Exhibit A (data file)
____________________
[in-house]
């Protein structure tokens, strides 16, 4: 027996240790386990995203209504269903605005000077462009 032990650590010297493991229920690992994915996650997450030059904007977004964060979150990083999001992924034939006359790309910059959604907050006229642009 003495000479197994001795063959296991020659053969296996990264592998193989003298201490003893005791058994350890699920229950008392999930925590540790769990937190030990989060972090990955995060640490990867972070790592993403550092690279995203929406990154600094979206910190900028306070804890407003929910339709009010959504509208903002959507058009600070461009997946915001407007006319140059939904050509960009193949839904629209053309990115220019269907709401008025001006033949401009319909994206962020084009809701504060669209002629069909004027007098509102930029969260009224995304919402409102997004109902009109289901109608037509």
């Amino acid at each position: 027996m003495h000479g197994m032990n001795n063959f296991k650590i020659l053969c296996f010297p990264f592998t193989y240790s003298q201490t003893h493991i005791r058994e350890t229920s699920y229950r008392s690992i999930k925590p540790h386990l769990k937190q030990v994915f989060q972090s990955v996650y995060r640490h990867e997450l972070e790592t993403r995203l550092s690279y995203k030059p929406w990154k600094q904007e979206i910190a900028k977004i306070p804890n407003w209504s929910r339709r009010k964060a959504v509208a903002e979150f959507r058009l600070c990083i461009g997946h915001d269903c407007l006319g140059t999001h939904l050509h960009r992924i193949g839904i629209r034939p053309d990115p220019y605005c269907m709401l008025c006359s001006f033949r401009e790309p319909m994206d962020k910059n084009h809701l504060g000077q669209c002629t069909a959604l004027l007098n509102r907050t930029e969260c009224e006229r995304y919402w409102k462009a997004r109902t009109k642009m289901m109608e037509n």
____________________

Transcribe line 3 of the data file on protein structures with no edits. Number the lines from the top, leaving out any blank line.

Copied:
């Amino acid at each position: 027996m003495h000479g197994m032990n001795n063959f296991k650590i020659l053969c296996f010297p990264f592998t193989y240790s003298q201490t003893h493991i005791r058994e350890t229920s699920y229950r008392s690992i999930k925590p540790h386990l769990k937190q030990v994915f989060q972090s990955v996650y995060r640490h990867e997450l972070e790592t993403r995203l550092s690279y995203k030059p929406w990154k600094q904007e979206i910190a900028k977004i306070p804890n407003w209504s929910r339709r009010k964060a959504v509208a903002e979150f959507r058009l600070c990083i461009g997946h915001d269903c407007l006319g140059t999001h939904l050509h960009r992924i193949g839904i629209r034939p053309d990115p220019y605005c269907m709401l008025c006359s001006f033949r401009e790309p319909m994206d962020k910059n084009h809701l504060g000077q669209c002629t069909a959604l004027l007098n509102r907050t930029e969260c009224e006229r995304y919402w409102k462009a997004r109902t009109k642009m289901m109608e037509n």